The New USCCB
By Russell Shaw
(From the issue of 11/9/06)
Nov. 14 this year marks a poignant anniversary for the Church in the United States. It will be just a decade since the death of Cardinal Joseph Bernardin of Chicago, in the estimate of many people the most influential member of the American hierarchy in the years after the Second Vatican Council.
By an ironic coincidence, the U.S. bishops will mark the occasion by reorganizing and drastically reducing one of the central elements of the Bernardin legacy—the national conference of bishops itself. In its heyday, from the mid-'60s to the mid-'90s, he served successively as general secretary, president, and chairman of several major committees, profoundly shaping the organization in the process.
Now, the main agenda item at the bishops' Nov. 13-16 meeting in Baltimore will be a drastic restructuring of the United States Conference of Catholic Bishops to make it, in the words of a news release, "more focused, smaller and less costly."
It remains to be seen whether the new USCCB will be more focused. Smaller and less costly it will surely be.
The number of committees, subcommittees, and task forces will drop from 68 to 34. Staff positions in offices affected by the restructuring plan will be cut from 260 to 197. These and other steps will result in a 16 percent reduction, totaling $1.9 million, in the diocesan assessments that provide the core of the operating funds for all conference entities except the few with funding of their own.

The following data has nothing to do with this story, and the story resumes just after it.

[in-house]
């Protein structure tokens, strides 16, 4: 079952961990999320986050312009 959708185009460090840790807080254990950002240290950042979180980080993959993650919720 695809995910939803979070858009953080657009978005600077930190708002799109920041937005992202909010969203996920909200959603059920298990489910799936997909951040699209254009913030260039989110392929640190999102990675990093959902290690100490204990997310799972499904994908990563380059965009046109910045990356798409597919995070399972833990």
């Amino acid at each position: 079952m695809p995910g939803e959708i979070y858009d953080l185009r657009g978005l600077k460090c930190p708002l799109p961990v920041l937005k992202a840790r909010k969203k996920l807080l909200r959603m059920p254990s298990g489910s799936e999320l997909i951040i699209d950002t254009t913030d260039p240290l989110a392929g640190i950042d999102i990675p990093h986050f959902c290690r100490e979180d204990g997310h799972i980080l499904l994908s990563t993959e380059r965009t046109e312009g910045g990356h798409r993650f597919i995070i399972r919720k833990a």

Critics of USCCB are pleased by these developments. Although to some extent they have reasons for that, in many instances they also are missing the point. National conferences of bishops aren't optional luxuries. These bodies are mandated in Church law. In the complex circumstances of today's society, the Church couldn't function without them.
In the last 40 years the USCCB (formerly, the National Conference of Catholic Bishops/United States Catholic Conference) had its high points and its lows.
By the measure of visibility, the biggest high was the bishops' 1983 pastoral letter on war and peace, prepared by a committee chaired by—who else?—Cardinal Bernardin. The lows included the 1976 Call to Action Conference, where church cadres rammed through a slew of outrageous demands, and the collapse in 1992 of efforts to write a pastoral letter on women's concerns after nine years of trying.
Acting under enormous pressure at the height of the clergy sex abuse scandal in June 2002, USCCB, meeting in Dallas, succeeded in adopting a tough new policy and set of procedures which have restored a measure of stability to a chaotic situation and continue to provide the guidelines for the dioceses of the United States.
Over the years nevertheless there's been a groundswell of criticism—much of it coming from bishops themselves—that the “old” USCCB lacked clear priorities. One result has been a tendency to try to be all things to everybody, with a corresponding proliferation of staff and offices and an ever-rising budget.
The restructuring now envisaged includes mechanisms for dealing with that problem. Priorities proposed for 2008-2011 are marriage, vocations to the priesthood and religious life, "faith formation based on sacramental practice" (i.e., the decline in Mass attendance and reception of sacraments such as penance and matrimony), human life, and—perhaps—"cultural diversity in the Church" (the growing number of Hispanics, African Americans and Asians in American Catholicism).
Bishops say the aim isn't just saving money but making USCCB a more effective instrument for meeting the Church's pastoral needs. Clearly, Cardinal Bernardin would be in favor of that.
Shaw is a freelance writer from Washington, D.C.
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